Colin (Dusty) Hind
Struck by a Senufo mask on display at the newly opened Rockefeller Wing at the Metropolitan Museum of Art in 1983, Colin (Dusty) Hind has been collecting art from the African continent for 40 years.
A longtime BNG Trustee, Dusty brought the first exhibition of African art to the Bermuda National Gallery in 1993 and oversaw the purchase of BNG’s permanent collection of African art in 1996.
With a passion that extends beyond the four walls of the gallery, Dusty also runs a commercial gallery specializing in African art and has assembled a large personal collection of works from the continent, including 40 tribal masks.
We caught up with Dusty to discuss how a visit to the Met on a cold winter’s day changed the course of his life and ignited a lifelong passion for Africa and African art.
BNG: When did you first visit Africa and how did the experience affect you?
DH: It was 1984. Barbara saw a poster at the Bermuda Library on Queen St. entitled ‘Come with me to Africa.’ It had been posted by Cyril Packwood, the Head Librarian, previously a professor at Chicago University. It promoted a group tour of Egypt through the African American Studies Programme. I called him and asked if we qualified as neither of us were African or American. His answer was classic… “Of course you can come – we’ll just call you our token Anglo-Saxons!” Three fabulous weeks all over Egypt ensued. Thirteen of us lead by Cyril and his wife Dorothy. Botswana and South Africa a year later. How did I feel? Like I was home.
Since starting the Crisson & Hind Gallery in 1999, my wife and I have visited over a dozen African countries and have returned to Zimbabwe many, many times. Africa has become an obsession.
BNG: What was the first piece of African art that you bought?
DH: This is a starkly clear recollection. It was January 1983, a Saturday in New York. I went to see the new Rockefeller Wing at the Metropolitan Museum in the early afternoon, which was displaying a collection of predominantly African works. The wing had recently been opened and housed works from Nelson Rockefeller’s personal collection of tribal art, which had transferred to the Met a couple of years earlier after the closure of the Museum of Primitive Art NYC which Rockefeller had established in 1954.
I was struck by the caption on one of the first objects I encountered there, a ‘fire-spitter’ mask of the Senufo People, which described the materials as being made from as ‘wood, metal, pigment, blood and sacrificial materials’. I had an overwhelming sense of ignorance and yet the object exuded power and mystery.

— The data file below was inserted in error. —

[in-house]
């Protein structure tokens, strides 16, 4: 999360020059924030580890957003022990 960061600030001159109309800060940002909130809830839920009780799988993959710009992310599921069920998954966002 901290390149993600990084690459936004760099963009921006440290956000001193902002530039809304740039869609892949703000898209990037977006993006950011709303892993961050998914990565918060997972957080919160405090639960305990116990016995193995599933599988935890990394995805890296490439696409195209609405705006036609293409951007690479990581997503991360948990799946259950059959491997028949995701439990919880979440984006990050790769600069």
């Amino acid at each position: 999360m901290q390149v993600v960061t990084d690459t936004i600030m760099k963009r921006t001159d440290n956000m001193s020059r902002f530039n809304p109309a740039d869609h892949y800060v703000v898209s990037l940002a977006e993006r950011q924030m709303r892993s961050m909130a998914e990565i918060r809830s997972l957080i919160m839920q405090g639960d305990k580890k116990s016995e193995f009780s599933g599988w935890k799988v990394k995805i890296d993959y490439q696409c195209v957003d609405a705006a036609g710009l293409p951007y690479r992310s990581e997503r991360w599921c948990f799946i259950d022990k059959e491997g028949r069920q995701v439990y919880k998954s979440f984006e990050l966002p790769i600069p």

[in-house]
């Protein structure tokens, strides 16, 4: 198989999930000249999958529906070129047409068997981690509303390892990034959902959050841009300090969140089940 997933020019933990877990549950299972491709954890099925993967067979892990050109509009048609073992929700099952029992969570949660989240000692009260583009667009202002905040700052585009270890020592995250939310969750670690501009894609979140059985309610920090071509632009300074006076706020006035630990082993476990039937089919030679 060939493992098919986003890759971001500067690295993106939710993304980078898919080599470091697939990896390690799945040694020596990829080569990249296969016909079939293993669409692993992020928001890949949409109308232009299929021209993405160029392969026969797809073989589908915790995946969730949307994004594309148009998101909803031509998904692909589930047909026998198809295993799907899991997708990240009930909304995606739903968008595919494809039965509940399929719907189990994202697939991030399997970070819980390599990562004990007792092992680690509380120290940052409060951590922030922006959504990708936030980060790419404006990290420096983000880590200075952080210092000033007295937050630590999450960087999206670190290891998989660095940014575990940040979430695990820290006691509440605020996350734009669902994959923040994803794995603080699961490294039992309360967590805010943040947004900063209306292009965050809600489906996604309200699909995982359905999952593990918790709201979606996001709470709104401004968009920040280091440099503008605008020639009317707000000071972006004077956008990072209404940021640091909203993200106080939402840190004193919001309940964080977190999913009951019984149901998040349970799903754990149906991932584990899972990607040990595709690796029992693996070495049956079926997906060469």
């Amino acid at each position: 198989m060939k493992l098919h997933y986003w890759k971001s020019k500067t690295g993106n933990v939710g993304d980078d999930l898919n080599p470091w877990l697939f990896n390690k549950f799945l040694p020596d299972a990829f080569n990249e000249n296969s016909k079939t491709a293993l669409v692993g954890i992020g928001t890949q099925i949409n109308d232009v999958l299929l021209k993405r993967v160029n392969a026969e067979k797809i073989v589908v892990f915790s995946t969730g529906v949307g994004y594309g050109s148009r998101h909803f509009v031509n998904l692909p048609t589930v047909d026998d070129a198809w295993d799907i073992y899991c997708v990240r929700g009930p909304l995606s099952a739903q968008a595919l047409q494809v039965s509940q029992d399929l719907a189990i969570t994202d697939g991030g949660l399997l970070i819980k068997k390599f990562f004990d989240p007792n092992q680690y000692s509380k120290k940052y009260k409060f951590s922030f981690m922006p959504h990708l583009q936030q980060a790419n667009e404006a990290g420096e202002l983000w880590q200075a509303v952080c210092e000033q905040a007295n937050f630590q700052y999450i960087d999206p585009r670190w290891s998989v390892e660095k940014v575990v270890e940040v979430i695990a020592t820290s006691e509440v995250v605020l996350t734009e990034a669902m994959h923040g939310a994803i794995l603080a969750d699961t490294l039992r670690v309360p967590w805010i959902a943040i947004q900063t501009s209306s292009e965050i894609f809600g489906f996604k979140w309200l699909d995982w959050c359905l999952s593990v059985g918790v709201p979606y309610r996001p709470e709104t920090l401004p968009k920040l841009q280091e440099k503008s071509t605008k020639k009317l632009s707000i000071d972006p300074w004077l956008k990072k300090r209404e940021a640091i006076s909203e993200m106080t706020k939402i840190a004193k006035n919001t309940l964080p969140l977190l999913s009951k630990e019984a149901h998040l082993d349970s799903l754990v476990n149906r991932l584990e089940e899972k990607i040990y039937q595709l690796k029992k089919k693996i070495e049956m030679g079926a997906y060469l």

I left the Rockefeller Wing, purchased a book on the collection, went to the café and read it cover to cover. Armed with the tiniest bit of knowledge, I returned to the Rockefeller Wing but was told that it would be closing shortly so I returned the next morning. I spent the whole day with the collection, except for a short break for lunch, until the same guard told me that that it was nearing 5:00pm and time to leave.
Later that evening, walked up Broadway to about 54th Street. It was almost midnight on a cold Sunday night and the street was empty, but the lights were on at the Wright Gallery. The owner was stocktaking. He let me in, only to discover that the place was packed with African Tribal Art. I purchased my first piece of African Art….a Baule mask that is still my favorite work in our collection, which has now grown to 40 masks.
BNG: How long have been collecting African art and how has your collection grown over the years?
DH: My wife Barbara and I have been collecting African Tribal Art for almost forty years. That’s half of my life. We ran out of space years ago. So, any additions require deep debate. Most Art collections consist of paintings, drawings, maps – two-dimensional art, hanging on the walls. Most African tribal art, however, consists of objects made of wood, terracotta, bronze or stone. It fills a volume. It requires a major re-think on living with art.
The paintings, sculptures and artifacts have become friends, lodgers, family members and windows that share occupancy with us; sometimes impinging on our space, demanding to be moved, needing a little pampering or surprising us with a new revelation….an angle we hadn’t seen before. Living with this art is a joy and a privilege.
The African Collection: Our People, Our Places, Our Stories is on display at the Bermuda National Gallery through to May.